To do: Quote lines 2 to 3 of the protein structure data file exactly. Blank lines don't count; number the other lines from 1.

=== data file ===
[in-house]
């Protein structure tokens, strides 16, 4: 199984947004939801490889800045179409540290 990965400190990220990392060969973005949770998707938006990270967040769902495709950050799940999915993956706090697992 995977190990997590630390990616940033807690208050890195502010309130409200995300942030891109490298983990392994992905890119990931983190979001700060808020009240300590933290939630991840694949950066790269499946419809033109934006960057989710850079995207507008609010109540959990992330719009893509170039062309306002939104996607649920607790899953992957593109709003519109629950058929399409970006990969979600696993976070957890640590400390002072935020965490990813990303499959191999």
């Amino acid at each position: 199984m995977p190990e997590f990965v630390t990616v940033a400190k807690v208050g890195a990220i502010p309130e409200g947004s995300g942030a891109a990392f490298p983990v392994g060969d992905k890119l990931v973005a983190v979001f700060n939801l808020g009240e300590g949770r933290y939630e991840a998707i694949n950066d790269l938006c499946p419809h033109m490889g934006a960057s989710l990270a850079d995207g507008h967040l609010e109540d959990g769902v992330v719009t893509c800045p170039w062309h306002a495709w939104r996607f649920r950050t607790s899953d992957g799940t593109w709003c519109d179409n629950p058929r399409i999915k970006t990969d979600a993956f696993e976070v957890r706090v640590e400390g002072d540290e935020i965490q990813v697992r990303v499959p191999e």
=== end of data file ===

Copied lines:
């Protein structure tokens, strides 16, 4: 199984947004939801490889800045179409540290 990965400190990220990392060969973005949770998707938006990270967040769902495709950050799940999915993956706090697992 995977190990997590630390990616940033807690208050890195502010309130409200995300942030891109490298983990392994992905890119990931983190979001700060808020009240300590933290939630991840694949950066790269499946419809033109934006960057989710850079995207507008609010109540959990992330719009893509170039062309306002939104996607649920607790899953992957593109709003519109629950058929399409970006990969979600696993976070957890640590400390002072935020965490990813990303499959191999």
């Amino acid at each position: 199984m995977p190990e997590f990965v630390t990616v940033a400190k807690v208050g890195a990220i502010p309130e409200g947004s995300g942030a891109a990392f490298p983990v392994g060969d992905k890119l990931v973005a983190v979001f700060n939801l808020g009240e300590g949770r933290y939630e991840a998707i694949n950066d790269l938006c499946p419809h033109m490889g934006a960057s989710l990270a850079d995207g507008h967040l609010e109540d959990g769902v992330v719009t893509c800045p170039w062309h306002a495709w939104r996607f649920r950050t607790s899953d992957g799940t593109w709003c519109d179409n629950p058929r399409i999915k970006t990969d979600a993956f696993e976070v957890r706090v640590e400390g002072d540290e935020i965490q990813v697992r990303v499959p191999e």